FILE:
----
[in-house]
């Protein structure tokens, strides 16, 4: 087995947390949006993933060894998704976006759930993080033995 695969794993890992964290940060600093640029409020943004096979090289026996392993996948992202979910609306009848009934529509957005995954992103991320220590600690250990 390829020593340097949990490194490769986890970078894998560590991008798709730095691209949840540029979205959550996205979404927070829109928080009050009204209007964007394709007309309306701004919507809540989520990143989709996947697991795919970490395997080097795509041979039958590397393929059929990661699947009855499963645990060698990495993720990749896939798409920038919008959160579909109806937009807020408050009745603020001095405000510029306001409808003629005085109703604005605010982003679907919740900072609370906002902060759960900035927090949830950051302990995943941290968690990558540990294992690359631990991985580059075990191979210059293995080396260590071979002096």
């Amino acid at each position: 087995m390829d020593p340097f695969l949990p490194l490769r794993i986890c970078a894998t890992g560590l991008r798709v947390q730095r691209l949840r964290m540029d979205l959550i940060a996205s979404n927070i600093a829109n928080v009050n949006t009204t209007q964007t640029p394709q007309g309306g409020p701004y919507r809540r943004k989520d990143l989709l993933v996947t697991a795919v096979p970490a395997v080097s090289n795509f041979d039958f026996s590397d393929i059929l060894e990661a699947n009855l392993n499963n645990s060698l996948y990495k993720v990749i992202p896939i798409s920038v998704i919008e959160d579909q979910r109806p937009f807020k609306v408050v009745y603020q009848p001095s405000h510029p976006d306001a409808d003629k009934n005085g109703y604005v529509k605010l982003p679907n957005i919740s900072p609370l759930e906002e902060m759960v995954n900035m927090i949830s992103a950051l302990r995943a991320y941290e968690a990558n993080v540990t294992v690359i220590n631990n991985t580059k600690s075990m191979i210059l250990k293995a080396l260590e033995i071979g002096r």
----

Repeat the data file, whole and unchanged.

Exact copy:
[in-house]
């Protein structure tokens, strides 16, 4: 087995947390949006993933060894998704976006759930993080033995 695969794993890992964290940060600093640029409020943004096979090289026996392993996948992202979910609306009848009934529509957005995954992103991320220590600690250990 390829020593340097949990490194490769986890970078894998560590991008798709730095691209949840540029979205959550996205979404927070829109928080009050009204209007964007394709007309309306701004919507809540989520990143989709996947697991795919970490395997080097795509041979039958590397393929059929990661699947009855499963645990060698990495993720990749896939798409920038919008959160579909109806937009807020408050009745603020001095405000510029306001409808003629005085109703604005605010982003679907919740900072609370906002902060759960900035927090949830950051302990995943941290968690990558540990294992690359631990991985580059075990191979210059293995080396260590071979002096």
């Amino acid at each position: 087995m390829d020593p340097f695969l949990p490194l490769r794993i986890c970078a894998t890992g560590l991008r798709v947390q730095r691209l949840r964290m540029d979205l959550i940060a996205s979404n927070i600093a829109n928080v009050n949006t009204t209007q964007t640029p394709q007309g309306g409020p701004y919507r809540r943004k989520d990143l989709l993933v996947t697991a795919v096979p970490a395997v080097s090289n795509f041979d039958f026996s590397d393929i059929l060894e990661a699947n009855l392993n499963n645990s060698l996948y990495k993720v990749i992202p896939i798409s920038v998704i919008e959160d579909q979910r109806p937009f807020k609306v408050v009745y603020q009848p001095s405000h510029p976006d306001a409808d003629k009934n005085g109703y604005v529509k605010l982003p679907n957005i919740s900072p609370l759930e906002e902060m759960v995954n900035m927090i949830s992103a950051l302990r995943a991320y941290e968690a990558n993080v540990t294992v690359i220590n631990n991985t580059k600690s075990m191979i210059l250990k293995a080396l260590e033995i071979g002096r």